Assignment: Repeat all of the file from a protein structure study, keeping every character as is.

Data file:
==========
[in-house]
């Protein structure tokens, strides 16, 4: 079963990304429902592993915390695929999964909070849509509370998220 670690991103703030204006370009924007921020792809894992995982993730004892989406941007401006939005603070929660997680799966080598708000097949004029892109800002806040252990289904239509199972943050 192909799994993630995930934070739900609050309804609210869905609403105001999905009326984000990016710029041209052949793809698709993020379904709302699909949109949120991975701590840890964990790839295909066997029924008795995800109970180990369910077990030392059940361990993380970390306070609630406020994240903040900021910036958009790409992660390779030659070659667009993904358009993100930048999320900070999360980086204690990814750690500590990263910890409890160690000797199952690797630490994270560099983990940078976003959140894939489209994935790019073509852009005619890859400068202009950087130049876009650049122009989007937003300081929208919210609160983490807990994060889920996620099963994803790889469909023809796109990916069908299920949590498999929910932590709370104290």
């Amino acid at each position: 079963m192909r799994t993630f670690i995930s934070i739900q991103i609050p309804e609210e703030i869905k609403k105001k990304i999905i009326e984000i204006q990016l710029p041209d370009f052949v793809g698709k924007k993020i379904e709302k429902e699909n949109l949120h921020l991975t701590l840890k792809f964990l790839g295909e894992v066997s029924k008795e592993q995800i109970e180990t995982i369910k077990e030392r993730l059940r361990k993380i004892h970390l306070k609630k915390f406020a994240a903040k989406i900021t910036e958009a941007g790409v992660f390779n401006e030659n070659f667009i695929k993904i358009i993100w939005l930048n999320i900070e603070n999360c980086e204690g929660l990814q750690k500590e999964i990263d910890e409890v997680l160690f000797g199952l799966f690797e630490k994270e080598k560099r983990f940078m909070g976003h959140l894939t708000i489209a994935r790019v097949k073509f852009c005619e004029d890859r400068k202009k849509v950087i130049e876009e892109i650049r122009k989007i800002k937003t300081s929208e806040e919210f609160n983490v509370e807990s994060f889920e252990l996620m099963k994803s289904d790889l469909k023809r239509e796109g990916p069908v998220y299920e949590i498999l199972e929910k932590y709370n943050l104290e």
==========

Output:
[in-house]
């Protein structure tokens, strides 16, 4: 079963990304429902592993915390695929999964909070849509509370998220 670690991103703030204006370009924007921020792809894992995982993730004892989406941007401006939005603070929660997680799966080598708000097949004029892109800002806040252990289904239509199972943050 192909799994993630995930934070739900609050309804609210869905609403105001999905009326984000990016710029041209052949793809698709993020379904709302699909949109949120991975701590840890964990790839295909066997029924008795995800109970180990369910077990030392059940361990993380970390306070609630406020994240903040900021910036958009790409992660390779030659070659667009993904358009993100930048999320900070999360980086204690990814750690500590990263910890409890160690000797199952690797630490994270560099983990940078976003959140894939489209994935790019073509852009005619890859400068202009950087130049876009650049122009989007937003300081929208919210609160983490807990994060889920996620099963994803790889469909023809796109990916069908299920949590498999929910932590709370104290």
């Amino acid at each position: 079963m192909r799994t993630f670690i995930s934070i739900q991103i609050p309804e609210e703030i869905k609403k105001k990304i999905i009326e984000i204006q990016l710029p041209d370009f052949v793809g698709k924007k993020i379904e709302k429902e699909n949109l949120h921020l991975t701590l840890k792809f964990l790839g295909e894992v066997s029924k008795e592993q995800i109970e180990t995982i369910k077990e030392r993730l059940r361990k993380i004892h970390l306070k609630k915390f406020a994240a903040k989406i900021t910036e958009a941007g790409v992660f390779n401006e030659n070659f667009i695929k993904i358009i993100w939005l930048n999320i900070e603070n999360c980086e204690g929660l990814q750690k500590e999964i990263d910890e409890v997680l160690f000797g199952l799966f690797e630490k994270e080598k560099r983990f940078m909070g976003h959140l894939t708000i489209a994935r790019v097949k073509f852009c005619e004029d890859r400068k202009k849509v950087i130049e876009e892109i650049r122009k989007i800002k937003t300081s929208e806040e919210f609160n983490v509370e807990s994060f889920e252990l996620m099963k994803s289904d790889l469909k023809r239509e796109g990916p069908v998220y299920e949590i498999l199972e929910k932590y709370n943050l104290e």